AMD launched the A10-7870K last year but now it comes bundled with the new near-silent Thermal Solution that's designed to handle TDPs of up to 125 watts. The A10-7870K is identical to the A10-7890K in terms of core counts and TDP but it is clocked 200MHz lower. The base frequency of the A10-7870K is 3.9Ghz and boosts up to 4.1Ghz which makes it the second fastest AMD desktop APU to date. Its got four CPU processing cores and an integrated Radeon R7 GPU clocked at 866Mhz. I have already reviewed the A10-7890K and found it to offer fantastic performance for entry level gaming. You can find the A10-7870K for $140 and the A10-7890K for around $150 on Amazon.
I want to quickly mention that back in February AMD announced the A10-7860K APU that aims to replace the A10-7850K. The A10-7860K is an interesting processor because it has a 65W TDP, full A10 four steamroller cores and 8 GCN Cores with 512 Stream Processors and this makes the A10-7860K the most efficient AMD APU released.
Moving on, the A10-7870K is an unlocked quad-core Kaveri APU with 512 stream processors, 4MB of L2 cache and a 95W thermal design power. Like the A10-7890K, the A10-7870K is also aimed at budget users who play a lot of entry level games and don't really need discrete graphics. Graphics is AMD's big advantage against Intel so you can pair the A10-7870K with a cheap discrete video card such as the R7-250 and run it in CrossFire mode and not only it will be cheaper but the performance will be faster than a system with an Intel i7 5775C without a discrete video card.
The near-silent thermal solution cooler that ships with the A10-7870K is basically the same as the Wraith Cooler that ships with the flagship A10-7890K and FX-8370/50. The difference is that the near-silent thermal solution cooler lacks the plastic shroud and LED AMD logo of the Wraith. You can read my review of the Wraith Cooler if you want to get an idea of the cooling and noise performance.
|AMD APU Processors Lineup
|Radeon R7 Series
|Radeon R7 Series
|Radeon R7 Series
|Radeon R7 Series
|Radeon R7 Series
|GPU Clock Speed:
|Cores / Threads:
The FM2+ socket is nearing the end of its life and AMD's AM4 platform is not expected to arrive till end of this year or early next year. The AM4 socket will become the only socket needed for any AMD Zen processor and it will replace AM1/AM3+/FM2+ sockets. This will make for a clear and easy upgrade paths from entry level to high end hardware.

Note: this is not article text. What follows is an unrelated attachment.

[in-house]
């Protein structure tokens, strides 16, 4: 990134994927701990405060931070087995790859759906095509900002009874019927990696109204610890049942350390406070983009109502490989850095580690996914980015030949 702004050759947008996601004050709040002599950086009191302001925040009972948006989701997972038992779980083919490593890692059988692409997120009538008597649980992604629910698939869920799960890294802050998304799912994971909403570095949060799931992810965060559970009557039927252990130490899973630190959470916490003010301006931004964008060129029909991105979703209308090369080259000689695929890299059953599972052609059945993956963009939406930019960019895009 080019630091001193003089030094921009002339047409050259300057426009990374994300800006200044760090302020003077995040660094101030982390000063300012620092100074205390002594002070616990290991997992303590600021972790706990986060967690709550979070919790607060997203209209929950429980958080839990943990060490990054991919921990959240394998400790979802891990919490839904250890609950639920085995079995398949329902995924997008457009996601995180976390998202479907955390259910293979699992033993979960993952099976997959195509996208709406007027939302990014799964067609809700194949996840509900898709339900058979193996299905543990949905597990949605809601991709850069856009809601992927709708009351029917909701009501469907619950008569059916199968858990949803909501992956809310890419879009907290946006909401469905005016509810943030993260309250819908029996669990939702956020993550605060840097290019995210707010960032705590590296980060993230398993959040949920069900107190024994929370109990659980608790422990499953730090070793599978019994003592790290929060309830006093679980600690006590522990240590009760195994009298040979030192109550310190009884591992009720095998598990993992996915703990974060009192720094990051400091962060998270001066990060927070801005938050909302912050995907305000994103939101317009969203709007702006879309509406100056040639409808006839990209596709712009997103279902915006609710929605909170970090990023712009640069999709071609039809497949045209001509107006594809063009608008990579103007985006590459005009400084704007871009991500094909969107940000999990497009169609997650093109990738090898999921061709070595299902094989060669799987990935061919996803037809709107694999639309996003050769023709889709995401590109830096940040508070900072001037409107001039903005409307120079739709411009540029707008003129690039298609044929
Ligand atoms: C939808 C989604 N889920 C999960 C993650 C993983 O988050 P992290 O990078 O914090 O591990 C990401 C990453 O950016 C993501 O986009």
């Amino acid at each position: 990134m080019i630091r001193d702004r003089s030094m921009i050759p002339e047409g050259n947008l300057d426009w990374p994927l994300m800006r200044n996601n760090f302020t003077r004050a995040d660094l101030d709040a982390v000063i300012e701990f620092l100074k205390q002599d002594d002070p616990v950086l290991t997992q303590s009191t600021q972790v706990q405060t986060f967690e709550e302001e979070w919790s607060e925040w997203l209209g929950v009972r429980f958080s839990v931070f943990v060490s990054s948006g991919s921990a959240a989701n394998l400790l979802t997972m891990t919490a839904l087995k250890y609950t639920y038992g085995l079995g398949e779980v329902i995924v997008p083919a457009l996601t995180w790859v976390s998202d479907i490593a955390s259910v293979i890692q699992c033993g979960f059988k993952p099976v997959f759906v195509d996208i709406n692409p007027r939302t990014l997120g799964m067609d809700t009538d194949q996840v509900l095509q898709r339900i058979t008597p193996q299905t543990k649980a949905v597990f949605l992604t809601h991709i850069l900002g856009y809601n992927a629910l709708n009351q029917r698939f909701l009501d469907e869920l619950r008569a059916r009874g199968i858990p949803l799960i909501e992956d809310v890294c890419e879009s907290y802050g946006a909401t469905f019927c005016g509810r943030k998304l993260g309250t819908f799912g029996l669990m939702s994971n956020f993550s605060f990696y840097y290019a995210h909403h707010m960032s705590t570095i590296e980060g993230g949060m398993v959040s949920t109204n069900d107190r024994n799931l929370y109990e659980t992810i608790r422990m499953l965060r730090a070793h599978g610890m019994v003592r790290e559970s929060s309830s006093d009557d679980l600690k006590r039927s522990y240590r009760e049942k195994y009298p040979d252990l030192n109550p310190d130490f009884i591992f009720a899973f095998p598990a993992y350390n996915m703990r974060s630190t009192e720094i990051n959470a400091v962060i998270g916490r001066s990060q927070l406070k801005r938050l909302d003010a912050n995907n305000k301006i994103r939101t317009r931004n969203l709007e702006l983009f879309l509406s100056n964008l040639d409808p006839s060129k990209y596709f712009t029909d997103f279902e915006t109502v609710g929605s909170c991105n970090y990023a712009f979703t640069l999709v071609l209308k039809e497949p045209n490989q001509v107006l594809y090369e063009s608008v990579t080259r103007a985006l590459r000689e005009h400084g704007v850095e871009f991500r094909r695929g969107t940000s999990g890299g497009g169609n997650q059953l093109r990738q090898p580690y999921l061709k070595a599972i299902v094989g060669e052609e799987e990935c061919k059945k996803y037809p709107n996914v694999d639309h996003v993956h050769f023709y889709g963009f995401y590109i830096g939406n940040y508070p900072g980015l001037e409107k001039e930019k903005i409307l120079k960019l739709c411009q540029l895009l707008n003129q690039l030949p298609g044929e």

|AMD Athlon X4 845
AMD Athlon X4 880K
Intel Pentium G4400
Intel Core i3-6100
MSI H110M Pro-VD
|Kingston HyperX 8GB DDR3 2133Mhz
G.SKILL Ripjaws 8GB DDR4 2133Mhz
|Integrated GPU/Sapphire R9 390X
|Samsung 840 Pro 256GB
|Antec HCP 850W
|Windows 8.1 64Bit
|AMD Stock Cooler
Intel Stock Cooler
I have prepared a number of different synthetic benchmarks and game benchmarks for the A10-7870K APU. Testing will be conducted by comparing the A10-7870K against the Core i3-6100. The i3-6100 retails for $120 while the A10-7870K retails for $140 so the Core i3-6100 is $20 cheaper depending where you look. Both are popular among users who are on a tight budget that just want to build a dirt cheap gaming rig.
The integrated GPU will be used in the gaming benchmarks. We will be comparing the iGPU in the A10-7890K/7870K against
Intel's HD 530 graphics to see who offers the best gaming performance.
+ CineBench R15
+ 7-Zip Ultra Compression
+ GeekBench 3
+ 3DMark Fire Strike
+ World of Tanks
+ Counter-Strike Global Offensive
+ F1 2015
+ DOTA 2
+ World of Warcraft
+ Battlefield 4
+ Witcher 3
+ Tomb Raider 2013
+ GTA V
All of the testing is done with an ambient temperature of ~19C. CPU-Z will be used to verify the CPU speed and the voltage being used in Windows 8.1. Also, the CPUs are tested with the default settings (Turbo, C1E etc) enabled in the BIOS.
Idle power consumption of the entire computer will be measured after leaving the computer idle for 20 minutes. Load power consumption of the entire computer will be measured after playing Counter-Strike GO on max settings at 1080P for 20 minutes. I want to make it clear that the power consumption measurements will differ per computer and components from my measurements if you add optical drives, HDDs etc.
In idle state, the i3-6100 draws 27 watts while the A10-7870K draws 35 watts. When playing CS:GO, the i3-6100 draws 66 watts and the A10-7870K draws 91 watts.